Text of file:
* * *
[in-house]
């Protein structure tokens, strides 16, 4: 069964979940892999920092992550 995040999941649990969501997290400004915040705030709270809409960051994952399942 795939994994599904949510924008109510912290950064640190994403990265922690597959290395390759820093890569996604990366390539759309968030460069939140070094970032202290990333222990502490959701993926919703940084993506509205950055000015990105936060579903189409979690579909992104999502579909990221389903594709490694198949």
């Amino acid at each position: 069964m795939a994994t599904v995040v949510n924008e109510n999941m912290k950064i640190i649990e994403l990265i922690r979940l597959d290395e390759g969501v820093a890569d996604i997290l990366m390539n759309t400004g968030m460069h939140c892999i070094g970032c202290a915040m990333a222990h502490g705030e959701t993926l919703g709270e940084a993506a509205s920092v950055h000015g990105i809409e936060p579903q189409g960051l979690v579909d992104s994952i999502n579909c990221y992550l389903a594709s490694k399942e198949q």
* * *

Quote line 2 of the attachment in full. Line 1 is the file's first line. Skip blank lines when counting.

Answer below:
């Protein structure tokens, strides 16, 4: 069964979940892999920092992550 995040999941649990969501997290400004915040705030709270809409960051994952399942 795939994994599904949510924008109510912290950064640190994403990265922690597959290395390759820093890569996604990366390539759309968030460069939140070094970032202290990333222990502490959701993926919703940084993506509205950055000015990105936060579903189409979690579909992104999502579909990221389903594709490694198949």